Grabsky is interested in biography, but he is well aware, as he indicates in a lengthy interview included as a bonus on the DVD, that it is the music that is the really important thing. The strength of In Search of Hayden is the music. Grabsky fills the screen with Hayden's music performed by some of the world's great artists, and he is never afraid to spend the time necessary to allow the viewer to hear extended portions of those performances. Artists explain the significance of a piece and then illustrate it at length.
Hayden's music is front and center, and that's a good thing, because it is the music that is the best thing in the film. A partial list of performers includes The Endellion String Quartet, The Orchestra of the Eighteenth Century, Ronald Brautigam, Christophe Rousset and Les Talens Lyriques, Emanuel Ax, Alison Balsom and Sophie Bevan. Grabsky is partial to close ups of the performers getting fine shots of their fingering and bowing and giving a real feel for their virtuosity. They of course are bolstered by the typical talking heads, but there are some good anecdotes and little pompous pontificating. There is a real interest in making the man and his music accessible.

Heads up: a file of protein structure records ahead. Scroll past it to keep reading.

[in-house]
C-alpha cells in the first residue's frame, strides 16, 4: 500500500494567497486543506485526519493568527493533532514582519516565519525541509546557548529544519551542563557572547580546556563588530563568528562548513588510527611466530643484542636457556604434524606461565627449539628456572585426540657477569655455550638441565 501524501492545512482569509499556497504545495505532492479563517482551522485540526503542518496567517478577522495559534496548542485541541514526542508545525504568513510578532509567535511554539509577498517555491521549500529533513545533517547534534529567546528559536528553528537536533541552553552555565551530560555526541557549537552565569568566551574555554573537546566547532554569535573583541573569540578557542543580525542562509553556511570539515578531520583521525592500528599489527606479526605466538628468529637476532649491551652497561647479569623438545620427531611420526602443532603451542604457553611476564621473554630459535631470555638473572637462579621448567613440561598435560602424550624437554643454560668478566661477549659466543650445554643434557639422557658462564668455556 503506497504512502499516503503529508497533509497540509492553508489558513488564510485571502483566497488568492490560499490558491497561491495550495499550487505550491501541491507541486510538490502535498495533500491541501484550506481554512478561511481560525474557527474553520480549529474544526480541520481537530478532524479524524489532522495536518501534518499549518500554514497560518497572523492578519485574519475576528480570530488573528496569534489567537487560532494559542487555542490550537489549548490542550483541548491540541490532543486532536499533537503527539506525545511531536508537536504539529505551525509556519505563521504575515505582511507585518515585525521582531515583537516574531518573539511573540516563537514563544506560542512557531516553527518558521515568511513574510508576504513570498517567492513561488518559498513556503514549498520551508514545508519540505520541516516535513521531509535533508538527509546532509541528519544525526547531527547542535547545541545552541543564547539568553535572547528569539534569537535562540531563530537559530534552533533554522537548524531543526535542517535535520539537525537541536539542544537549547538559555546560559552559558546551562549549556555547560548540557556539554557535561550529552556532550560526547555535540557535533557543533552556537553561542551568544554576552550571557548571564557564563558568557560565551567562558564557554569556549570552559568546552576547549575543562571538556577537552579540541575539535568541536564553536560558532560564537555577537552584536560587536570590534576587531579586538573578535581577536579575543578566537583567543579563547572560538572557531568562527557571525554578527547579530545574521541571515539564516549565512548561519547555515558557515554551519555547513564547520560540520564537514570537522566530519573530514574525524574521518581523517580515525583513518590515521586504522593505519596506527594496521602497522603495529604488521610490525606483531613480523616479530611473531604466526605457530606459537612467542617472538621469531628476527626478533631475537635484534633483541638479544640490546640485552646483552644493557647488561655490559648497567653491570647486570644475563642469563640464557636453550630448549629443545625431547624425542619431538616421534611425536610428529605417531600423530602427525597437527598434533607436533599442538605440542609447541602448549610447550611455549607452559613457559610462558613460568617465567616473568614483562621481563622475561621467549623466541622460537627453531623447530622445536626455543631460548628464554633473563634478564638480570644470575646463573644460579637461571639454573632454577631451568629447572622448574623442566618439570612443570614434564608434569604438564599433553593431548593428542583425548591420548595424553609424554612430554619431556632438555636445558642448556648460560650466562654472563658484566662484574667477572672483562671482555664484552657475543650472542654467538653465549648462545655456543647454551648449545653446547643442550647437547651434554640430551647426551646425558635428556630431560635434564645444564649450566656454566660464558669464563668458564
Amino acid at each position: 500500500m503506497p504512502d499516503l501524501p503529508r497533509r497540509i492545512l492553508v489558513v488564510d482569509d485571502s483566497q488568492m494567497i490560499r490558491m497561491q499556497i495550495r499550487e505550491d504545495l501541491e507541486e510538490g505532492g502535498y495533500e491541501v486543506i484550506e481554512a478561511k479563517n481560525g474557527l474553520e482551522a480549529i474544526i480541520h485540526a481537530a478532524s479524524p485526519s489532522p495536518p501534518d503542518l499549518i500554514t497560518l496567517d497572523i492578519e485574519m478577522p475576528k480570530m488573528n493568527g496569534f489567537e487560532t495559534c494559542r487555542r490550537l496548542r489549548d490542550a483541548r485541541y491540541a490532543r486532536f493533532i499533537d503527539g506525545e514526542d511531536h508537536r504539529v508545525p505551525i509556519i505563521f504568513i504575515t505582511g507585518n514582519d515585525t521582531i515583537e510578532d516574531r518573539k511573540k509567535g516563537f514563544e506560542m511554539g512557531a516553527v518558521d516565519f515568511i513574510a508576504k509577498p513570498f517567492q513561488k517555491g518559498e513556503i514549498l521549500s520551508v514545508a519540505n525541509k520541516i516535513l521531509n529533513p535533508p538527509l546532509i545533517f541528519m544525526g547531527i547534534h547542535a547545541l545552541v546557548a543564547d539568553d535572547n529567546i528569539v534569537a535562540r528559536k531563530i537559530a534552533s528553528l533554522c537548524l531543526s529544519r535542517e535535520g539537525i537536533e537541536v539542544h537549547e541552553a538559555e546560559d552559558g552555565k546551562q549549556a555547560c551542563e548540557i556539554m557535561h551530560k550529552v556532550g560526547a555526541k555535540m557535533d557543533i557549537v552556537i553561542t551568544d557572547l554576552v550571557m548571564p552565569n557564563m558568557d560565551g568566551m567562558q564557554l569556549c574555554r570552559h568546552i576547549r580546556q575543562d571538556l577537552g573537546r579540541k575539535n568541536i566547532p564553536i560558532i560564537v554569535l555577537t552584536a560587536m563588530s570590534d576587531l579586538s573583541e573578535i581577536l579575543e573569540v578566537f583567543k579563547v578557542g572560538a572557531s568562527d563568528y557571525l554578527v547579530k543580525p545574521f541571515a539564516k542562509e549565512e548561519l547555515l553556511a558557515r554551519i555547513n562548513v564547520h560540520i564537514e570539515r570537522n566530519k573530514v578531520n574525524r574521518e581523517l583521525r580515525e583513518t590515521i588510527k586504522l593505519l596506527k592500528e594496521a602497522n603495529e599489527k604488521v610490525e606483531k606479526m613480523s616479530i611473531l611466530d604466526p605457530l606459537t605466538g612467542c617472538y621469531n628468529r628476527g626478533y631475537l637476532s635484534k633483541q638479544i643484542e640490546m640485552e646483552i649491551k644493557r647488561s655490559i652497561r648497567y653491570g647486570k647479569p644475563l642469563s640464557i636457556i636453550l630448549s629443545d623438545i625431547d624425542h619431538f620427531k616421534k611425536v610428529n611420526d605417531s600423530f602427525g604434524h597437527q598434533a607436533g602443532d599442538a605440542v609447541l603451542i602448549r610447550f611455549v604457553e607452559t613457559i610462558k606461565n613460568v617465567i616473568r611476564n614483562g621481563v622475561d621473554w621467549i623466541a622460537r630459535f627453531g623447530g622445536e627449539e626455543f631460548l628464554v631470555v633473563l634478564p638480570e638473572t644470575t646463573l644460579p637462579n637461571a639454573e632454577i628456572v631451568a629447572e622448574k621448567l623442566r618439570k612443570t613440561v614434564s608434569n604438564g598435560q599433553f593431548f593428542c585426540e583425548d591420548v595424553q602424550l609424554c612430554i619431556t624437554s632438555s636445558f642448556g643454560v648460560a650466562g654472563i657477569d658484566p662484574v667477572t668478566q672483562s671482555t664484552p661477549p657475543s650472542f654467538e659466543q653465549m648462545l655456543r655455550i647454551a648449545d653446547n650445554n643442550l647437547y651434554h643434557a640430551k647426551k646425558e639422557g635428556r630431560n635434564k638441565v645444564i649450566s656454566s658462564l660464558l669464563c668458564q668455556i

Subtitles on the DVD are available in a number of different language. Bonus features include the Grabsky interview, and seven musical movements selected from performances not used in the final cut. Although Grabsky maintains that when he began his Mozart film, he wasn't thinking about a series, a series, it seems is what he's got: turns out that In Search of Chopin is on the way. Gives us something to look forward to.